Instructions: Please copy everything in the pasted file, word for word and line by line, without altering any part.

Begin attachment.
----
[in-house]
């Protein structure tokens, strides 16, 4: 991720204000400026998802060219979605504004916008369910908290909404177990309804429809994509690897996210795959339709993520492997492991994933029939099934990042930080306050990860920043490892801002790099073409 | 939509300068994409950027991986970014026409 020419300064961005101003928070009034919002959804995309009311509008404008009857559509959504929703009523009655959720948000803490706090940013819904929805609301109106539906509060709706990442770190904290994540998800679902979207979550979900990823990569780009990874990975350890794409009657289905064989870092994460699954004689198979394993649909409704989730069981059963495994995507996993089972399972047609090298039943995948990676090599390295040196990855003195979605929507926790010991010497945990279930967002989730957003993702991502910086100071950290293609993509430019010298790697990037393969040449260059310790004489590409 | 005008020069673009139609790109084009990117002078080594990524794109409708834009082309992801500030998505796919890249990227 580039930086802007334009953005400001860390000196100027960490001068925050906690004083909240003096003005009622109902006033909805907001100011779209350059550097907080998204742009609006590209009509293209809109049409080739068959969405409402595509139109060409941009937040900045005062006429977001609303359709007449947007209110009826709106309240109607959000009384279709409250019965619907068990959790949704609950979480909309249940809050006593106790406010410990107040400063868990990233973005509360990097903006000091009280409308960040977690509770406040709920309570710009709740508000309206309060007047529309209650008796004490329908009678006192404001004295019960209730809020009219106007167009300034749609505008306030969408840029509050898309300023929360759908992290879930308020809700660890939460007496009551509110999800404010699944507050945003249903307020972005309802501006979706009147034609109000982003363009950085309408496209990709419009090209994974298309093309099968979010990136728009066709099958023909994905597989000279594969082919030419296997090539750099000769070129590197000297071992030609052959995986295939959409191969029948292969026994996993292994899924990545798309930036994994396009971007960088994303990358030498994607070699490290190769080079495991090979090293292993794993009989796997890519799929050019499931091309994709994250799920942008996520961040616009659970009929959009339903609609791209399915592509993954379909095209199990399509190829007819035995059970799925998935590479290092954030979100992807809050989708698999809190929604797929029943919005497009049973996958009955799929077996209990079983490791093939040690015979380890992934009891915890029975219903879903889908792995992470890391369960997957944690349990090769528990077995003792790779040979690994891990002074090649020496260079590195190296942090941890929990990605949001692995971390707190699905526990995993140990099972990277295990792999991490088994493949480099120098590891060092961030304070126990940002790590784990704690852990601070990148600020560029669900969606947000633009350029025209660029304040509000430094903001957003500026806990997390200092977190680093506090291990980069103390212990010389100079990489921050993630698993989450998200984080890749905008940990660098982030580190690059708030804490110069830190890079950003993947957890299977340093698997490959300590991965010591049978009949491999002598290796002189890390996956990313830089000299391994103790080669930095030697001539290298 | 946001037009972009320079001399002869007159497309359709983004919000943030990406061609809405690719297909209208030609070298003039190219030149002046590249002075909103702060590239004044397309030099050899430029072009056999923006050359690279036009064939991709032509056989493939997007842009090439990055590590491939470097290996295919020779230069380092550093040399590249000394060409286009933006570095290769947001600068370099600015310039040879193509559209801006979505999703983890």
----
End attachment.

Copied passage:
[in-house]
């Protein structure tokens, strides 16, 4: 991720204000400026998802060219979605504004916008369910908290909404177990309804429809994509690897996210795959339709993520492997492991994933029939099934990042930080306050990860920043490892801002790099073409 | 939509300068994409950027991986970014026409 020419300064961005101003928070009034919002959804995309009311509008404008009857559509959504929703009523009655959720948000803490706090940013819904929805609301109106539906509060709706990442770190904290994540998800679902979207979550979900990823990569780009990874990975350890794409009657289905064989870092994460699954004689198979394993649909409704989730069981059963495994995507996993089972399972047609090298039943995948990676090599390295040196990855003195979605929507926790010991010497945990279930967002989730957003993702991502910086100071950290293609993509430019010298790697990037393969040449260059310790004489590409 | 005008020069673009139609790109084009990117002078080594990524794109409708834009082309992801500030998505796919890249990227 580039930086802007334009953005400001860390000196100027960490001068925050906690004083909240003096003005009622109902006033909805907001100011779209350059550097907080998204742009609006590209009509293209809109049409080739068959969405409402595509139109060409941009937040900045005062006429977001609303359709007449947007209110009826709106309240109607959000009384279709409250019965619907068990959790949704609950979480909309249940809050006593106790406010410990107040400063868990990233973005509360990097903006000091009280409308960040977690509770406040709920309570710009709740508000309206309060007047529309209650008796004490329908009678006192404001004295019960209730809020009219106007167009300034749609505008306030969408840029509050898309300023929360759908992290879930308020809700660890939460007496009551509110999800404010699944507050945003249903307020972005309802501006979706009147034609109000982003363009950085309408496209990709419009090209994974298309093309099968979010990136728009066709099958023909994905597989000279594969082919030419296997090539750099000769070129590197000297071992030609052959995986295939959409191969029948292969026994996993292994899924990545798309930036994994396009971007960088994303990358030498994607070699490290190769080079495991090979090293292993794993009989796997890519799929050019499931091309994709994250799920942008996520961040616009659970009929959009339903609609791209399915592509993954379909095209199990399509190829007819035995059970799925998935590479290092954030979100992807809050989708698999809190929604797929029943919005497009049973996958009955799929077996209990079983490791093939040690015979380890992934009891915890029975219903879903889908792995992470890391369960997957944690349990090769528990077995003792790779040979690994891990002074090649020496260079590195190296942090941890929990990605949001692995971390707190699905526990995993140990099972990277295990792999991490088994493949480099120098590891060092961030304070126990940002790590784990704690852990601070990148600020560029669900969606947000633009350029025209660029304040509000430094903001957003500026806990997390200092977190680093506090291990980069103390212990010389100079990489921050993630698993989450998200984080890749905008940990660098982030580190690059708030804490110069830190890079950003993947957890299977340093698997490959300590991965010591049978009949491999002598290796002189890390996956990313830089000299391994103790080669930095030697001539290298 | 946001037009972009320079001399002869007159497309359709983004919000943030990406061609809405690719297909209208030609070298003039190219030149002046590249002075909103702060590239004044397309030099050899430029072009056999923006050359690279036009064939991709032509056989493939997007842009090439990055590590491939470097290996295919020779230069380092550093040399590249000394060409286009933006570095290769947001600068370099600015310039040879193509559209801006979505999703983890």